Alright, so it is everyone’s favorite time of year, Tax Season! Now, if you’re like me, you enjoy paying taxes as much as you enjoy finding an empty toilet paper roll in a public washroom. They’re both revolting. But in my effort to symbolically “spare a square,” I’m going to share some insight into how making prepayments on your mortgage are related to income tax.
Keep in mind, I’m a Mortgage professional & not a tax expert, but there are some very basic truisms I’d like to share:
Unlike the States, mortgage interest in Canada is not tax-deductible. The monthly payments you make are with your after-tax income — what I mean is, the payments are with money you’ve earned & already paid tax on. This makes it even more important to make prepayments on your mortgage early, as you will not only save dramatically on you long-term interest costs, but you’ll save from having to apply future after-tax dollars to your mortgage payments.
If you have a mortgage interest rate of 5%, for every $1000 of principle you reduce your debt by, you will save $50 in after tax cash each year. Looking at it this way, in an income tax bracket of, say, 40%, you need to earn $83.33 to pay the interest for every $1000 of outstanding principle so there is a huge benefit to reducing this balance.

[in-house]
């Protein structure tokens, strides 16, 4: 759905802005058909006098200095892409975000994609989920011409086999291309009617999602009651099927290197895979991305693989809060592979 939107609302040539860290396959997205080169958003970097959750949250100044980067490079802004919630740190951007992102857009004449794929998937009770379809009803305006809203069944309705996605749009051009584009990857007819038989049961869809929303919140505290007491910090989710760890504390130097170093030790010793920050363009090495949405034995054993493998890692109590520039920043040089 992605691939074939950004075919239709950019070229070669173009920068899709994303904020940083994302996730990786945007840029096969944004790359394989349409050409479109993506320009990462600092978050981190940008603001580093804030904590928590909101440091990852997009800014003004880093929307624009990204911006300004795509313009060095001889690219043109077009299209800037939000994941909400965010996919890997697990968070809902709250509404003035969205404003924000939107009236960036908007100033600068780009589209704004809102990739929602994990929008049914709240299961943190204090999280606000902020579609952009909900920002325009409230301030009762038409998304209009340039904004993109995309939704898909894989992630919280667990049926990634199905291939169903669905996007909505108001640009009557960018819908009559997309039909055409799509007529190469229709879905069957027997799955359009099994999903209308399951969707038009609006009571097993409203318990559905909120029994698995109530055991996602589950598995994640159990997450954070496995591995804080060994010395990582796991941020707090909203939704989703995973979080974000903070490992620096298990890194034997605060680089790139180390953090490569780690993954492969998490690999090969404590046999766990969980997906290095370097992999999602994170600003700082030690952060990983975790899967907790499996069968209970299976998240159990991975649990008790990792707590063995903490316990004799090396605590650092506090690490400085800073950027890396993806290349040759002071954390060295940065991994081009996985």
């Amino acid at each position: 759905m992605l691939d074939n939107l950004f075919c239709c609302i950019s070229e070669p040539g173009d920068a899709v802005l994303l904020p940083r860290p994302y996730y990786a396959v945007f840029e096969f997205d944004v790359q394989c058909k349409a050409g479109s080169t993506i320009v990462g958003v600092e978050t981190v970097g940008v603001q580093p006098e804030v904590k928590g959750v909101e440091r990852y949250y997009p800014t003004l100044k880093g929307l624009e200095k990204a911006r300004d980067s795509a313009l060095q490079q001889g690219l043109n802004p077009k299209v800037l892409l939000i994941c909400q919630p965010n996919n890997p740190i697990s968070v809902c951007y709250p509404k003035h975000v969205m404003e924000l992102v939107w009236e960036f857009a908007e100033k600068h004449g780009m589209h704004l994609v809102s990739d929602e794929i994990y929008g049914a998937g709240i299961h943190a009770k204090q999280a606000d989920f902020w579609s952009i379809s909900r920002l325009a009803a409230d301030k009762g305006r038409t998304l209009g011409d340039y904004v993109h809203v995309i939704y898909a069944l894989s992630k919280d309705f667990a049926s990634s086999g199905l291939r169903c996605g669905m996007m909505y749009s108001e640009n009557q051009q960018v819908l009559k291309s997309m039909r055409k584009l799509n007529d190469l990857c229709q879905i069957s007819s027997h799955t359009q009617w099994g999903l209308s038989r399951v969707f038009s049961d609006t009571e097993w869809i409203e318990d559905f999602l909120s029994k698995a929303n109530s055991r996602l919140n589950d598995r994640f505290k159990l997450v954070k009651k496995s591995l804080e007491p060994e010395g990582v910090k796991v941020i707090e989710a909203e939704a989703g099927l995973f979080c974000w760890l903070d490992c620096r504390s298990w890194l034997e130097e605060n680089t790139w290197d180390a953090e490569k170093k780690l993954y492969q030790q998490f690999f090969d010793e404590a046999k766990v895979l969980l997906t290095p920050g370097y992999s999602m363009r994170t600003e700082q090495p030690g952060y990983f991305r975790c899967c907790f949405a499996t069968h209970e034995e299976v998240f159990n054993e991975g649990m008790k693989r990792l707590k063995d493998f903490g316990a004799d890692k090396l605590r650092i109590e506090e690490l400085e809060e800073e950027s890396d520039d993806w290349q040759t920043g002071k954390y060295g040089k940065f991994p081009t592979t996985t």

Any prepayments — whether it’s lump-sum, doubling up payments, increasing payments, anything above your required monthly commitment — are going directly to reducing your outstanding balance. You wont’t have to pay interest down the road on that amount so you are saving your future, after tax dollars.
You could also think of this as your return on investment for making prepayments is 8.33% before tax & 5% after tax, which is better than most fixed return investments — bonds, GICs, etc.
So make lump-sum payments, double up payments when you can, use your RRSP-driven tax rebate to pay down your mortgage, you’ll not only save tremendous amounts of interest, but you’ll save from having to apply future after-tax dollars to your mortgage.
For more information on mortgage tax strategies, or learn how you should be using your prepayment privileges, contact me, I’m Ryan @ City Wide Financial.